Charlotte Church should be the ultimate f***ed-up, smacked-up fame casualty; a young Norma Desmond disintegrating before our very eyes on Celebrity Big Brother, a meltdown of mascara and ego.
By the age of thirteen she’d sang for presidents and the pope and been essentially blackmailed by Rupert Murdoch into performing at his wedding. Her sixteenth birthday was met with feverish excitement by dirty old scrotes, with one of them – Radio 1’s Chris Moyles – offering to take her virginity live on air to millions. It was around this time her phone was first hacked, the tabloids callously targeting her mother who suffered from complex mental health issues.
Her relationship with a sporting hero led to a sustained Posh ‘n’ Becks media hounding where every stolen cigarette and routine row was plastered across the nation’s breakfast tables and up to this point we’re still only in her teenage years.
From adolescence into adulthood Charlotte’s career traverses an era where we’ve all become beholden to the cult of celebrity and completely lost our minds and morals.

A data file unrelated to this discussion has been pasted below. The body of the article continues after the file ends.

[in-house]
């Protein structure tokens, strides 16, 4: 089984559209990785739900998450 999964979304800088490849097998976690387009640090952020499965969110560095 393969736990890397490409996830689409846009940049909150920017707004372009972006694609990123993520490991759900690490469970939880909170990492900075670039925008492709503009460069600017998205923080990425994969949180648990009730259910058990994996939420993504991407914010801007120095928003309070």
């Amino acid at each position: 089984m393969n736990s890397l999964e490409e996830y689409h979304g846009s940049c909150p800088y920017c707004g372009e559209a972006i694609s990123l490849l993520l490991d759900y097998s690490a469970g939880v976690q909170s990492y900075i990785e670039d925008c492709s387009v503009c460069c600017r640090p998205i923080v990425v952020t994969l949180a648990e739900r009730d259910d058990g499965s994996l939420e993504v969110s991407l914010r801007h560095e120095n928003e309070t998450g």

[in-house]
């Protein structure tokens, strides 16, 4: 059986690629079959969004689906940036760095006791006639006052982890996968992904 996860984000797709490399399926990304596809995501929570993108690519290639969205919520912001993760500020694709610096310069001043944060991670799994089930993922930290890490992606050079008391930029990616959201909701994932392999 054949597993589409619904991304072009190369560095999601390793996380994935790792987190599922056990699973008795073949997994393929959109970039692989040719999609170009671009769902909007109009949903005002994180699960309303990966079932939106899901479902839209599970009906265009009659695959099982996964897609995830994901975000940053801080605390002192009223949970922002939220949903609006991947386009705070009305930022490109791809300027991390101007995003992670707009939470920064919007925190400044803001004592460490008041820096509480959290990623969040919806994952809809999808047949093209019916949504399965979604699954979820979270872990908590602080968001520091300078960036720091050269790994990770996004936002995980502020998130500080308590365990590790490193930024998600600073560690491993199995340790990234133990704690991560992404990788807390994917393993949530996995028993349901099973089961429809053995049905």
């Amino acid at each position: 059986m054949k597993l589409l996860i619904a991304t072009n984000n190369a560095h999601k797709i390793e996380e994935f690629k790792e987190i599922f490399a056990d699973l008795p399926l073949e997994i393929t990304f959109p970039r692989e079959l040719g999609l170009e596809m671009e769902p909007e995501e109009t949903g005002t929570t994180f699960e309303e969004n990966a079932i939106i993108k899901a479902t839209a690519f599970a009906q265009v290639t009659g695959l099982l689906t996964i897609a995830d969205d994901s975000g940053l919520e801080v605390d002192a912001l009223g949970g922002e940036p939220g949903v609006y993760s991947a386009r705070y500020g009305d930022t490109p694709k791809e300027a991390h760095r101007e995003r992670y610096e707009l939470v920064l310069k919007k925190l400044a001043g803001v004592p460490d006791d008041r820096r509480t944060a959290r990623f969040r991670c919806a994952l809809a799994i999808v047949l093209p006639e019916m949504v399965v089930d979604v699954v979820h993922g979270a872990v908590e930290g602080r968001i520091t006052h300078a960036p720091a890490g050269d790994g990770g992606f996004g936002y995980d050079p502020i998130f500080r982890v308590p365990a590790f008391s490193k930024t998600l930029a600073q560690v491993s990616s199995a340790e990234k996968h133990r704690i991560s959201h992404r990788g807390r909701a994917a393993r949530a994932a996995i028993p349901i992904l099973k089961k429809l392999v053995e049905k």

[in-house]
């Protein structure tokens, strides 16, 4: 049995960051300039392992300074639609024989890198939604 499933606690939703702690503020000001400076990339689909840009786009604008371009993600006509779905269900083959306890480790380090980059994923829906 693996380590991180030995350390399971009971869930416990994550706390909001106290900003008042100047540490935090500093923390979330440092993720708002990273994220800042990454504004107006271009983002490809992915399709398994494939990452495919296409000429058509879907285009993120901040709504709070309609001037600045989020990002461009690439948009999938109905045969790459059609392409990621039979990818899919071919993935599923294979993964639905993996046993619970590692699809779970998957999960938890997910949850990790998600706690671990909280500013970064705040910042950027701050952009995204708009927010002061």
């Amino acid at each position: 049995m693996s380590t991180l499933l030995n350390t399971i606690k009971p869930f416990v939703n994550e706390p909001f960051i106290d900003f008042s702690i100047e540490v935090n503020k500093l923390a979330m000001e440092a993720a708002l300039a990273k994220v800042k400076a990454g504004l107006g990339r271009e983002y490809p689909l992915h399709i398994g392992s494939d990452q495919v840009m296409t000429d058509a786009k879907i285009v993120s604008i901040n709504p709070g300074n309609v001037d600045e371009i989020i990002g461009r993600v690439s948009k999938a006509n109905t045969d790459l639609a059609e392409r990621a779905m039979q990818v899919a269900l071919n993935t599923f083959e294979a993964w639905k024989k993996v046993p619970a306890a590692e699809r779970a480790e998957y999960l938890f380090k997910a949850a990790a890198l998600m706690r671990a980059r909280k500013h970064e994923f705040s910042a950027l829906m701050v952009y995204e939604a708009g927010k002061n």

Yet instead of seeking out the attention of the trash mags to witter on about her latest dead-beat conquest who is ‘the one’, or offering countless exclusives on fluctuating weight – yes I’m looking at you Katona – she has quietly started dating again and retains a healthy perspective on appearance that I hope to Christ any future daughter of mine has too.
After her second pop album Back To Scratch merely scratched the charts she didn’t use her name and fortune to carpertbomb the chat shows, but instead formed a ‘collective’ of musicians and mates to release interesting output such as the sublime Glitterbombed. With enough money to forever lounge on exotic beaches this multi-millionaire is now concentrating on making music that challenges and excites her before going home to her two kids.
She is, in short, a rare – perhaps even unique – example of someone who has been chewed up and spat out by the monster of fame yet remains one of us. Which makes this very subject a fascinating one to explore when I meet her ahead of an ace gig in her native Wales…
People aside what glitter bombs you?